Move beyond customer requirements, coding, and testing to take a closer look at the end-user experience.
Expanding your perspective is critical, when you move from a Technical Professional, into a management position. Moving from individual focus, to team focus. From tactical, to strategic. But there's one more layer to that expanding perspective. The ability to see things from the customer viewpoint. Never underestimate the power of the customer. As a new manager, it's crucial that you understand the customer mindset. You need to think from their perspective. What's it like to do business with your team, or your company.
What's it like to use your products. When you can accurately anticipate the customer experience you deliver, you can improve it, increasing sales, and building loyalty. Here are three things you should know about the customer perspective: First, customers don't just purchase products. They react to the experiences you provide. Managers who capture this leadership nuance quickly, build a reputation for doing much more than meeting deadlines. They guide their teams to create fiercely loyal customers.
And remember, those customers aren't just the people who buy your products or services. For many Technical, and Non-Technical Managers, your customers may be inside the company. Perhaps in Sales, Marketing, or RND. Whether the customers you serve are internal, or external, you can reinforce your team's vision and strategy, with a keen focus on living up to your brand promise. In other words, delivering a positive experience, that strengthens the relationship with your customers.
To do that involves having a healthy obsession with how you provide your products or services, not just what you provide. It's about moving beyond technical expertise and accuracy, which are certainly critical. But the most successful managers also define how their team members will behave and respond, when working with customers. They get team input and buy-in on that direction. So whatever happens with the deliverables, the customers sense an unwavering, and a cohesive sense of commitment, through every single interaction.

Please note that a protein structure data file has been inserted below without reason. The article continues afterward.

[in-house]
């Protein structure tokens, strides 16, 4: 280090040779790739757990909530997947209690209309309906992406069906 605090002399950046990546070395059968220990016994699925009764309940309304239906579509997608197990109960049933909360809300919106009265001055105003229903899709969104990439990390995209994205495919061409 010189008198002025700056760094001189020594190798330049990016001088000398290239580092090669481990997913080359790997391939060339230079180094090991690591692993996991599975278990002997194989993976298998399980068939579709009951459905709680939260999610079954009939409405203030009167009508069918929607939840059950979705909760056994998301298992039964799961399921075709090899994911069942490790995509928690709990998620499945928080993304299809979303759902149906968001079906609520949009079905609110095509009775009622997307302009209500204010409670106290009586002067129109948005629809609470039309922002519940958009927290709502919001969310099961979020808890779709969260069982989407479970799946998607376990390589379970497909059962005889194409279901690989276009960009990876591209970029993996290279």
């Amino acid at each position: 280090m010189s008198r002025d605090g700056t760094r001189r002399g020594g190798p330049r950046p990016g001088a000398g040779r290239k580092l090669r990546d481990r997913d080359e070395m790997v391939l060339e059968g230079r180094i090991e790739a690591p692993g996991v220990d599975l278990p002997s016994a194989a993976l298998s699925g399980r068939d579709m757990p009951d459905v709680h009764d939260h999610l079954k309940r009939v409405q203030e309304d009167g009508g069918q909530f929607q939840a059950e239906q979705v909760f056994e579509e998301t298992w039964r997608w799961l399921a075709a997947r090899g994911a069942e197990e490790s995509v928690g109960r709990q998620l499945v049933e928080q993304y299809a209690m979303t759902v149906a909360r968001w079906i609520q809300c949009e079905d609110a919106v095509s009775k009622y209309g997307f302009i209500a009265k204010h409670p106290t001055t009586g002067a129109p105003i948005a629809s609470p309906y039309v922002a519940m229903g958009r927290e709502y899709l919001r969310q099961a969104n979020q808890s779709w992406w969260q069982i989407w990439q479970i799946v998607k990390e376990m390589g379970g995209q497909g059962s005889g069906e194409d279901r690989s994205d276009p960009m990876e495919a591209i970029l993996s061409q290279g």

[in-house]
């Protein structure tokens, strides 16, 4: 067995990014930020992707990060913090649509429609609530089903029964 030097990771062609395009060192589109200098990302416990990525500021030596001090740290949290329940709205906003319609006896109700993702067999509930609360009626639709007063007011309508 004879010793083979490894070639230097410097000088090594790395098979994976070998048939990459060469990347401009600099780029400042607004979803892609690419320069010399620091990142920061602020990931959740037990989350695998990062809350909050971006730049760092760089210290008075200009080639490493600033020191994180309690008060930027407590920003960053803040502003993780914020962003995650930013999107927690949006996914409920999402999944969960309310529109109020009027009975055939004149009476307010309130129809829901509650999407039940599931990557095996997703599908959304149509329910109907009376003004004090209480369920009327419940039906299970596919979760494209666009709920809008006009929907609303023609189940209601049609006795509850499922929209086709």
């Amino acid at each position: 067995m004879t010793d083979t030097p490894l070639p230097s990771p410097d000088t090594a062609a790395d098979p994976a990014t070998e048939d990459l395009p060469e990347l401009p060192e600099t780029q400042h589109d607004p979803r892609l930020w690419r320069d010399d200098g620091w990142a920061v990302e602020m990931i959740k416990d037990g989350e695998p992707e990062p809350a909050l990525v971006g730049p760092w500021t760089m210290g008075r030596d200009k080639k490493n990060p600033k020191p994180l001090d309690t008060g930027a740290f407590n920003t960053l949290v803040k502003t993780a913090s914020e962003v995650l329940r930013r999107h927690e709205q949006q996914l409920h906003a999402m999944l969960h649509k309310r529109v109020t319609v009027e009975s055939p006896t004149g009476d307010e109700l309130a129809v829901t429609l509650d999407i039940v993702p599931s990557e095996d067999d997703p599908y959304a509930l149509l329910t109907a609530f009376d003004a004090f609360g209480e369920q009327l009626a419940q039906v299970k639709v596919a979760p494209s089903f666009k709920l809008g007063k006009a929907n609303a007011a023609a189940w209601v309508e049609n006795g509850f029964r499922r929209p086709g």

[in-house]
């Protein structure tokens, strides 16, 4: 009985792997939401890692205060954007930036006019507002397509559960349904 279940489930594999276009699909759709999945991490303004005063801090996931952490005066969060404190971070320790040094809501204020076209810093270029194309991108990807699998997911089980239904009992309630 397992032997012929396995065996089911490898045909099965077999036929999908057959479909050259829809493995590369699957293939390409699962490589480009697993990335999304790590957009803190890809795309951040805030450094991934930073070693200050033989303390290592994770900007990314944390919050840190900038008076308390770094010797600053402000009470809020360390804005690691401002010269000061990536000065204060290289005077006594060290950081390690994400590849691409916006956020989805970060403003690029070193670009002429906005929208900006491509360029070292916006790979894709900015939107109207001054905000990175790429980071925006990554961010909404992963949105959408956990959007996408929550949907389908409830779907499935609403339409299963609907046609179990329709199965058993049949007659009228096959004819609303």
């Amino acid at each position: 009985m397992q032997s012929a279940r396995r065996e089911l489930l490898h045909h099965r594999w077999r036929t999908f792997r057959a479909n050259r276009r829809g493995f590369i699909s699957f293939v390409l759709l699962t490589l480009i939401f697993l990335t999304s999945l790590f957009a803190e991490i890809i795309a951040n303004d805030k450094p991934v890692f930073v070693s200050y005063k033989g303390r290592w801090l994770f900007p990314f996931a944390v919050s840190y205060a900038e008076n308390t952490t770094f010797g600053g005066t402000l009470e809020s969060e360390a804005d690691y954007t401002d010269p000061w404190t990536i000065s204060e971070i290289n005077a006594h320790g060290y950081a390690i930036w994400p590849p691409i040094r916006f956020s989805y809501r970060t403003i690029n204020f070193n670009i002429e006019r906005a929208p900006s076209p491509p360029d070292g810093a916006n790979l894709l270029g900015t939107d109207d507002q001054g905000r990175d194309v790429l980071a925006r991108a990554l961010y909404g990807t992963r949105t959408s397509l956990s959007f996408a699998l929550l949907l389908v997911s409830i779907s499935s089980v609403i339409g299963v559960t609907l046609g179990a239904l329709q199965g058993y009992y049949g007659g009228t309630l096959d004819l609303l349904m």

The experience is just as important as the product. Your success is determined by how you provide both. Second, customer behavior can be tricky to decipher. If an extensive survey claims that 87% of your customers would by a product with certain features, you might be tempted to quickly retrofit your offering, based on that quantitative data. However, research shows, there's often a disconnect between what customers say they want, and what they actually purchase.
As a manager, you'll need to dig deeper to predict customer behavior. Look for nuances that might tell you the real story. Observe customers in their natural habitat, to figure out why they're using your products, not just how. If you over-rely on the hard facts, you might miss some of the subtle distinctions, that could catapult you to greater success. Finally, customer preferences change. Knowing your customer mindset isn't a one-time thing. It's an ongoing task. Even if your product is the hands-down winner to solve your customer problems, things inevitably change.
Advanced technology might make your product obsolete. In other cases, customer preferences simply change. They just want something different. If we aren't paying attention to what our customers are thinking, to what they need and want over time, we might miss those signals. We can proactively make adjustments, or wait to respond, after the sales numbers crash. Knowing the customer viewpoint, puts you in control. If you can anticipate their changing needs, you can adjust your products, or services, to maintain market share, and hopefully expand it.
That thought process is the signature of a powerful leader.
- Moving from technical skills to relational skills
- Becoming more self-aware
- Communicating with greater impact
- Moving from individual to team results
- Broadening your perspective
- Building productive and meaningful relationships